The Index Patient
The genesis of India's third outbreak of the rare but deadly Nipah virus is likely to remain a mystery forever. But disease detectives suspect it involved a 26-year-old plumber in Kerala's Sooppikkada village - a two-hour drive north of Kozhikode - who liked birds and animals and kept ducks and rabbits for pets.
Scientists, probing the outbreak that has claimed 15 lives over the past one month, believe the plumber was likely the "index patient" - the first person to have picked up the Nipah virus in Kerala from a fruitbat. This species of fruitbat, called Pteropus giganteus, is found across the Indian subcontinent and elsewhere.
Sooppikkada is nestled in a terrain marked by a dense canopy of trees, including mango and guava. Outbreak investigators speculate that the plumber somehow came into contact with a baby fruitbat and inhaled microscopic particles of either bat saliva or bat excreta contaminated with the Nipah virus.
"It was a chance event. Adult bats avoid humans. He possibly had a close encounter with a baby bat with a high viral load," Govindakaranavar Arunkumar, professor and head of the Manipal Centre for Virus Research told KnowHow. Arunkumar is one of the investigators who visited the plumber's home and quizzed his family members about his activities during the days before he fell sick on May 2 - with high fever, headache, and disorientation - and died on May 5.
Health authorities believe each one of the 17 subsequent patients in Kozhikode and Mallapuram confirmed positive for Nipah, acquired the infection from the plumber - most likely through exposure to virus-contaminated droplets shed by the patient during the last stage of his disease.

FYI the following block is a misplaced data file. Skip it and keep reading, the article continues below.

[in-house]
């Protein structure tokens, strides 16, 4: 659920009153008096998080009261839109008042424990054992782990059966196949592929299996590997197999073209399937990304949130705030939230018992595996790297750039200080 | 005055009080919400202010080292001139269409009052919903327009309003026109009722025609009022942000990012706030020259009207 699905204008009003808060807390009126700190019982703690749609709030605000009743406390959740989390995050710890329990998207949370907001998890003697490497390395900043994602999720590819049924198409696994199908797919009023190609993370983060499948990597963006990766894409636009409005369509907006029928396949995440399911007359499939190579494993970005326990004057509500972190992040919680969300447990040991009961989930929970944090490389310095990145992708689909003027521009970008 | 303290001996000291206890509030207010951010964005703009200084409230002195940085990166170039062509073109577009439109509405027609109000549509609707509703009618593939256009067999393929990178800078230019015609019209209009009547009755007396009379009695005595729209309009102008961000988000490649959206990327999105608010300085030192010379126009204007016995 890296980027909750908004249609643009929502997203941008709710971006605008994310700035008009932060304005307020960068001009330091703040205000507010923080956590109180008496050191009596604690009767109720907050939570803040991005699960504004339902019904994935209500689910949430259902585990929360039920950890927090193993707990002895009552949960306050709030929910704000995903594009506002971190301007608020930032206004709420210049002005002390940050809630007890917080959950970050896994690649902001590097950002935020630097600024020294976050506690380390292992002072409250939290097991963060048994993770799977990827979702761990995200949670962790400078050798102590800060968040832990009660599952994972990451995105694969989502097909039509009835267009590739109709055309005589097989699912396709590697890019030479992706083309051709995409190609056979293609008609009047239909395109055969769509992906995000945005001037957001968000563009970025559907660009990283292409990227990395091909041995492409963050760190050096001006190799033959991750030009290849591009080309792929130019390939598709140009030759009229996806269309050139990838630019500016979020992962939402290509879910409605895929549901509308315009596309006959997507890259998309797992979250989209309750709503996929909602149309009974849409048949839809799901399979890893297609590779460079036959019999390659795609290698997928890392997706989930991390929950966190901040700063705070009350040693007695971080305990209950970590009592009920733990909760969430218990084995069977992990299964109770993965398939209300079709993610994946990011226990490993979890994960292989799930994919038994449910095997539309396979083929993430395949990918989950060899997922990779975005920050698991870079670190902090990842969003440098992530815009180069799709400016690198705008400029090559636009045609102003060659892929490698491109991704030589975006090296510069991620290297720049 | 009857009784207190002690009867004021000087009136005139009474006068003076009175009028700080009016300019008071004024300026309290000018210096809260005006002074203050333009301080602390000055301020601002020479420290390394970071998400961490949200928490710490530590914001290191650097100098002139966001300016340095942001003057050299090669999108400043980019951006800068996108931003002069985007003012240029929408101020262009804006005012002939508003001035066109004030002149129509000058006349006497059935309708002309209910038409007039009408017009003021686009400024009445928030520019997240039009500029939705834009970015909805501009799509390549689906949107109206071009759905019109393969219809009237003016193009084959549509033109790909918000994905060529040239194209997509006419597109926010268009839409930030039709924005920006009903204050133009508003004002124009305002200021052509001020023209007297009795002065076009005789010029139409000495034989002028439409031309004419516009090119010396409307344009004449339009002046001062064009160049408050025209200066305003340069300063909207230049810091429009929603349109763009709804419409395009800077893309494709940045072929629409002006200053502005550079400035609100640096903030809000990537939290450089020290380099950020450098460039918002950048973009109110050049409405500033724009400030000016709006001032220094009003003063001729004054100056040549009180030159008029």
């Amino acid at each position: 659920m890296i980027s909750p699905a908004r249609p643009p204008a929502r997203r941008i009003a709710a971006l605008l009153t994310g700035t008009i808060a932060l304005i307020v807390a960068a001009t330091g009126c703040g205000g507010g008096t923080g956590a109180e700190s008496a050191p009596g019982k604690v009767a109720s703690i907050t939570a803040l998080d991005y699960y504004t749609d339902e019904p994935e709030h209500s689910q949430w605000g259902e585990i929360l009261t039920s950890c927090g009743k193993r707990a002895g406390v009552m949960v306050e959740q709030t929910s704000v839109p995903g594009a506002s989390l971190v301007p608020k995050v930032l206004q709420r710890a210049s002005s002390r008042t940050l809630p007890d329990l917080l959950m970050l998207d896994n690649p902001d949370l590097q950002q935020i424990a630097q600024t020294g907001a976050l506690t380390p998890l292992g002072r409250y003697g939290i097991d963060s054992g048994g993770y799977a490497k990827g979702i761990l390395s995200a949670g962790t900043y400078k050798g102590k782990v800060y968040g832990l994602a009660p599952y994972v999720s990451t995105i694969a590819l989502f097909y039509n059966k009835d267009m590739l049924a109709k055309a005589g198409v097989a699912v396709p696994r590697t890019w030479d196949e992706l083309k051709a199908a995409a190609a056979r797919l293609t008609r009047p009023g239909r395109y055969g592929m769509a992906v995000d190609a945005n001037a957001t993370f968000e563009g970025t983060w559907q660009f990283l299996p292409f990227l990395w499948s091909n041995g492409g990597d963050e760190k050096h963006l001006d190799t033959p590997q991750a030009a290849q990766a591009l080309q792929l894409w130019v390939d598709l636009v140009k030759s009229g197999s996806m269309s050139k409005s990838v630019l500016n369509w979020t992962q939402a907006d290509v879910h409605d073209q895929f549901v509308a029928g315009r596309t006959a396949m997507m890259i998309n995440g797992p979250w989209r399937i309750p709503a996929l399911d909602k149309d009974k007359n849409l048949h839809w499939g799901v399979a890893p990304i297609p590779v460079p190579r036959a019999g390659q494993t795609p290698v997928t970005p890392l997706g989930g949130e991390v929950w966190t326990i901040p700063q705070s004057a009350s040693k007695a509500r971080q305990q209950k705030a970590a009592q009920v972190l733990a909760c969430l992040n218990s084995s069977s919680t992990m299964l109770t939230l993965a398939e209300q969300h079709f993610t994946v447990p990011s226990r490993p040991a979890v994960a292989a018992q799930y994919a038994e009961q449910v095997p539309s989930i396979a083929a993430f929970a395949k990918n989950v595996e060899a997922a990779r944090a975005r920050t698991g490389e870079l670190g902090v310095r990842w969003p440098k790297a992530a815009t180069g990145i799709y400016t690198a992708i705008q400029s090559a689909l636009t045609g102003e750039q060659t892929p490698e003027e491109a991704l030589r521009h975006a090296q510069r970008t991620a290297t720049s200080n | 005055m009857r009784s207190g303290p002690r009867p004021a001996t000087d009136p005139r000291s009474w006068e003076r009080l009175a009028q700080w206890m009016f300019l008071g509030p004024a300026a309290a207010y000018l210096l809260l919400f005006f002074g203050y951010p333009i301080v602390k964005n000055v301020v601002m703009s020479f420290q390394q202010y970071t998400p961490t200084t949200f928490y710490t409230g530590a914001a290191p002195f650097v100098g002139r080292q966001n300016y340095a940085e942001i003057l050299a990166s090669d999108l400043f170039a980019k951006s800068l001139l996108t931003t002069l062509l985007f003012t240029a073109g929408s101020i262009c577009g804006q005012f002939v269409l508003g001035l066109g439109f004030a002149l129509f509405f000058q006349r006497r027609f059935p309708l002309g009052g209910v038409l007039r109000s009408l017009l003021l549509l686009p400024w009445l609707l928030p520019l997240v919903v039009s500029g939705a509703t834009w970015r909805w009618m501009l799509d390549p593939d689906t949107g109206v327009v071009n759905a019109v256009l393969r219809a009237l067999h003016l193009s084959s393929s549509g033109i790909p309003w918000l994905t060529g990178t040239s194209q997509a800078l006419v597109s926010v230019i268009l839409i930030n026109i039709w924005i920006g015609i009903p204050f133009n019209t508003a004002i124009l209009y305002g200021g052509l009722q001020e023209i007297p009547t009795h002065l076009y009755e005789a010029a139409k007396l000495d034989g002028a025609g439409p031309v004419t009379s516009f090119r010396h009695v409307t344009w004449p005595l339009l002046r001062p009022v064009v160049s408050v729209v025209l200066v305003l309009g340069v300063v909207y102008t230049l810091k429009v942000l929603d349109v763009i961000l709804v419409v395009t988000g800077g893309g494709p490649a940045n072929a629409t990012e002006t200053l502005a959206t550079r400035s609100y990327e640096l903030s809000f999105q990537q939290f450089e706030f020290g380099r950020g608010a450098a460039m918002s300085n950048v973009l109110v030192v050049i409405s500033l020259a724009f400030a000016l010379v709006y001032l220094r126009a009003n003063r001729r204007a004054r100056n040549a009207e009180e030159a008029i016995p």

His brother, father, an aunt and a nurse who cared for him are among those who have died from the Nipah infection. Of the 17 patients in Kerala confirmed as infected by Nipah up to May 31, 15 have died - a mortality rate of over 88 per cent, reinforcing a tag on Nipah as among the deadliest viruses ever known.
The lethality of the virus as well as Kerala's rapid response to the outbreak underscore the need for a perpetual state of high-preparedness across the country to detect and control such outbreaks, say disease control specialists.
Veterinary microbiologists had warned about five years ago that India should be prepared for outbreaks of Nipah, a virus first isolated only in 1999 after outbreaks in Malaysia and Singapore. Since 2000, the virus caused multiple outbreaks in Bangladesh and two in India - in Siliguri in 2001 and Nadia in 2007.
In a research report in the Indian Journal of Virology in 2013, Diwakar Dattatray Kulkarni, principal scientist at the High Security Animal Disease Laboratory in Bhopal, and his colleagues had cautioned, "India cannot sit idle." The study called for enhanced surveillance and a state of readiness.